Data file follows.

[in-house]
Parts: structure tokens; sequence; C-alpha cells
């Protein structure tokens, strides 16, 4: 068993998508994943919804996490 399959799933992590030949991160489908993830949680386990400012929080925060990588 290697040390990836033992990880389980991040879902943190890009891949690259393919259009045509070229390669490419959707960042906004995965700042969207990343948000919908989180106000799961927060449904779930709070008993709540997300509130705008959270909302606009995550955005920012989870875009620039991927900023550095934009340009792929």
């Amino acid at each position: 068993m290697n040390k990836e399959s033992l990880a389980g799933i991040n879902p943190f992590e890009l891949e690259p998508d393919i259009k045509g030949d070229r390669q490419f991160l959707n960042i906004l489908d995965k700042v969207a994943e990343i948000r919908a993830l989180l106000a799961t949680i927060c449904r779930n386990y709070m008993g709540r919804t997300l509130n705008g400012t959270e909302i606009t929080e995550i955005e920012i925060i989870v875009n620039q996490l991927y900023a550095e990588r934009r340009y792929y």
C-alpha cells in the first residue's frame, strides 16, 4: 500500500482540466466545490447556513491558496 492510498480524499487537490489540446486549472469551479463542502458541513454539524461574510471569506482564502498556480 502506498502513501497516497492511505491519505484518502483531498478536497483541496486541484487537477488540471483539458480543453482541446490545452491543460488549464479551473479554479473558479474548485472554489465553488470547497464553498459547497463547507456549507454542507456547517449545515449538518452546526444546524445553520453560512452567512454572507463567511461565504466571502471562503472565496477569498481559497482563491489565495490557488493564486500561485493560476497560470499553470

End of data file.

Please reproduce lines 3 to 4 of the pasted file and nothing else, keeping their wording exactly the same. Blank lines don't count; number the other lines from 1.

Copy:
């Protein structure tokens, strides 16, 4: 068993998508994943919804996490 399959799933992590030949991160489908993830949680386990400012929080925060990588 290697040390990836033992990880389980991040879902943190890009891949690259393919259009045509070229390669490419959707960042906004995965700042969207990343948000919908989180106000799961927060449904779930709070008993709540997300509130705008959270909302606009995550955005920012989870875009620039991927900023550095934009340009792929």
């Amino acid at each position: 068993m290697n040390k990836e399959s033992l990880a389980g799933i991040n879902p943190f992590e890009l891949e690259p998508d393919i259009k045509g030949d070229r390669q490419f991160l959707n960042i906004l489908d995965k700042v969207a994943e990343i948000r919908a993830l989180l106000a799961t949680i927060c449904r779930n386990y709070m008993g709540r919804t997300l509130n705008g400012t959270e909302i606009t929080e995550i955005e920012i925060i989870v875009n620039q996490l991927y900023a550095e990588r934009r340009y792929y």